CARGO COMPARTMENT Total volume including ramp 4300 f t 3 Width . . . . . . . . . . . . . . 10.3 ft Height 9.0 ft Length excluding ramp . . . . . . . . 41.4 ft Ramp length (angle to ground 11.5O). . . . 10.3 ft 3.4 ft Floor height above ground 7.2 ft Side cargo door width height 6.0 ft 3.0 ft Paratroop doors (2) width height. 6.0 ft 13,000 Ibs Maximum single axle load Maximum floor load 50 psi Tiedowns 5,000 Ib rings on ramp and fuselage walls 10,000 Ib rings on 20-inch grid pattern 25,000 Ib rings-twelve in floor

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Auxiliary power-GTC (gas turbine compressor) unit supplies air for engine starting, ground air conditioning, and ground ATM operation to generate a-c power. ATO-Provision for eight 1,000 pound thrust units.

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FUEL Internal capacity Pylon tank capacity Total fuel capacity . Single point refuel rate Jettison rate

PERSONNEL CAPACITY Crew . . . . . . . Troops Paratroops. Litters (plus two attendants)

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64 74

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. 6960 gals . 2720 gals . 9680 gals . 600 gpm . 400 gpm

LANDING GEAR
Nose landing gear Main Landing gear Unit Construction Index at 155,000 Ibs. Tread, MLG Wheel base Nose gear turn radius Wing tip turn radius

PRESSURIZATION/AIR CONDITIONING
Maximum normal pressure differential of 7.5 psi-cabin altitude of 8,000 ft with airplane at 35,000 ft.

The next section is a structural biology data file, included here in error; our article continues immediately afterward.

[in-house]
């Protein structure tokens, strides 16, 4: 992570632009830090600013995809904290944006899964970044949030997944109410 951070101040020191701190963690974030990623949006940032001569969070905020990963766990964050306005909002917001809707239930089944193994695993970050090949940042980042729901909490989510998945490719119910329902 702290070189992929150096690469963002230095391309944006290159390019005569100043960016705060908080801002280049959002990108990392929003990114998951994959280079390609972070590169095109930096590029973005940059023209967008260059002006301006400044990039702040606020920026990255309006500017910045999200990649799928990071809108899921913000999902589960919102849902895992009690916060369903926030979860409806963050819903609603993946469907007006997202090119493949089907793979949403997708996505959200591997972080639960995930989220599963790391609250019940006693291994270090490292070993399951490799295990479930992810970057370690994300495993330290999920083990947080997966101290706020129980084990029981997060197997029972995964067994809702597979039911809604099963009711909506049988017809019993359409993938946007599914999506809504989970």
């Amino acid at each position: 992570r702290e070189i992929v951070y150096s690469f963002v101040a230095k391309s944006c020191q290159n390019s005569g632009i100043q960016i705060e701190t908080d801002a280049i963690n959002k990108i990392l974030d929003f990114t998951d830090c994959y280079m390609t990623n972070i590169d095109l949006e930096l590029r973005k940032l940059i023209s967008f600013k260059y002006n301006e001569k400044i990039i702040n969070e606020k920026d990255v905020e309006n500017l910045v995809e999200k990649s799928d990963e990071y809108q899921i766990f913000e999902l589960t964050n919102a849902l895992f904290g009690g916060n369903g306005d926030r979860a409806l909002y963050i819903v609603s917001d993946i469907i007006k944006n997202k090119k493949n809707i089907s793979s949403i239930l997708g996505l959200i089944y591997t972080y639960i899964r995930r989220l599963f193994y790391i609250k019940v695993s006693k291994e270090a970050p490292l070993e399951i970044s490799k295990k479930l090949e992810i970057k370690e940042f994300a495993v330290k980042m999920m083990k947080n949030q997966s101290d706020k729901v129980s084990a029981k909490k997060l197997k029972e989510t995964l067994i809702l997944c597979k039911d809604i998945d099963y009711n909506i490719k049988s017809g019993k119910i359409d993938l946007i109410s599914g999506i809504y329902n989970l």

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. . dual . . tandem . . 39 . . 14.3 ft . . 32.1 ft . . 37 ft . . 85 ft

T h e rugged C-130E structure results from ten years of design, test, and manufacture that went into the early C-130 models. Six years of operational service with an unsurpassed safety record and continuous product improvement have added to the capability of the airplane. Add more beef to take care of increased fuel loads and new mission requirements and you have the C-130E structure.

Demountable snatch blocks are provided to permit wheeled vehicles weighing up to 34,000 pounds :o be pulled into the cargo compartment by an autside prime mover. Tiedown rings or "D" rings are conveniently located in the floor and along the side. For cargo loading information check T.O. 1C-I30A-9. It contains details for proper distribution and tiedown of heavy loads.

WING
Addition of pylon structure to support the external tanks and stronger members to carry the load sums u p the wing story.

FUSELAGE T h e tough semi-monocoque fuselage is divided into the flight station and the cargo compartment.